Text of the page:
...top ten percent of my class, in 2012. With regard to testing, I have previously scored a 1470 on the SAT (720 math, 750 verbal) and a 167 on the LSAT. I have long been interested and engaged in teaching and mentoring. My experience tutoring goes back all the way to high school, when I tutored several fellow students in a wide variety of subjects. Later, as senior editor of the Notre Dame Law Review,...
Education & Certification
- Northwestern University - Bachelors, English, Political Science
- Notre Dame Law School - PHD, Law
- Social Sciences
- Criminal Law
- +29 subjects
...United States. I also tutored various levels of mathematics privately and tutored all subjects and college test prep through a tutoring company. Finally, I have three children who are now in high school and college and have tutored them through all of their advanced content and advanced placement math courses. I am currently an attorney in private practice, but have not lost my love of learning and my love of teaching. Tutoring is now my...
Education & Certification
- Vanderbilt University - Bachelor of Science, Math, Special Education and Secondary Education
- Emory University School of Law - Juris Doctor, Law
- Elementary Math
- LSAT Analytical Reasoning
- +21 subjects
...communities and find new ways to apply the knowledge and skills they acquire in the classroom. I am currently the Editor-in-Chief of Crit, the Journal of the American Institute of Architecture Students, a national peer-reviewed publication in which high school, college, and graduate students publish their written and design work. I also work as a college essay editor for an educational consultant based in Philadelphia. I am preparing applications to dual-degree graduate programs in city...
Education & Certification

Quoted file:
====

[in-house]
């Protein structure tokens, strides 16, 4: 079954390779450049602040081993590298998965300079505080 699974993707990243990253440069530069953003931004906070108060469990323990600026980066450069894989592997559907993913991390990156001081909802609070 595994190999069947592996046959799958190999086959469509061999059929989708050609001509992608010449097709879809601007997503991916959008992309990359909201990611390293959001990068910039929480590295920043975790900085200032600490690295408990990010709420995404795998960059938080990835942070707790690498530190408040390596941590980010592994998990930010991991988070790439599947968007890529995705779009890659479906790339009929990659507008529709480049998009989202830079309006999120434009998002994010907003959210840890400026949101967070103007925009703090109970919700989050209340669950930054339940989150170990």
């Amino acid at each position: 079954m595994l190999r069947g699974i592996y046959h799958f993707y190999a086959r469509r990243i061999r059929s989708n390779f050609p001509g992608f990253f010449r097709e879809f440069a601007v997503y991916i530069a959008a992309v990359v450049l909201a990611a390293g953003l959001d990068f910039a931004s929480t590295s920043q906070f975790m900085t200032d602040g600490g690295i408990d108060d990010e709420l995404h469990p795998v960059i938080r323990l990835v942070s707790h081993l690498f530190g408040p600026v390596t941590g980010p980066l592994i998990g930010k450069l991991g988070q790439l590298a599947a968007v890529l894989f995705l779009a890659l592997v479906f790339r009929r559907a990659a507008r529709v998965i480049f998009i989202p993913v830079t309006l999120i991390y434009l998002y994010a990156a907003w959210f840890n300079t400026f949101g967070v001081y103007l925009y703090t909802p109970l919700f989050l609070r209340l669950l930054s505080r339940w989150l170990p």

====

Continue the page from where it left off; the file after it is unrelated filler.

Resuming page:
- Miami University (Ohio) - Bachelor in Arts, Architecture and Urban Studies
- GRE Quantitative
- Graduate Test Prep
- +17 subjects
...to become a talented writer, no matter their circumstance, no matter their background. With patience, time and proper guidance, the English and Writing skills I have been able to share with my students has allowed them to not only become great writers, but has also expanded their creative minds and has advanced their academic lives holistically. Other subject matters that I've mastered in my college career and have a personal passion for sharing knowledge range...
Education & Certification
- Emory University - Bachelors, Middle Eastern and South Asian Studies
- Georgia State University College of Law - Masters, Healthcare Law
- High School English
- Public Speaking
- +60 subjects
...my JD/MBA. Prior to coming to Emory for Grad School, I graduated in 3 years from the University of Central Florida. While I enjoy learning now, that wasn't always the case and I am very sympathetic to students who find some subjects to be particularly taxing. I understand what it feels like to be frustrated and feel like you will never master a topic or subject. Whether you need help with Middle or High School...
...soon developed a reputation for my ability to help my peers understand why they were struggling and how they could improve. After graduation, I continued to work at Emory as an Arts at Emory associate, a highly competitive two-year fellowship that gave me the chance to co-teach a writing-intensive course in Theater History. I then joined the Peace Corps and traveled to Chad, where I worked as a full-time teacher for students in the equivalents...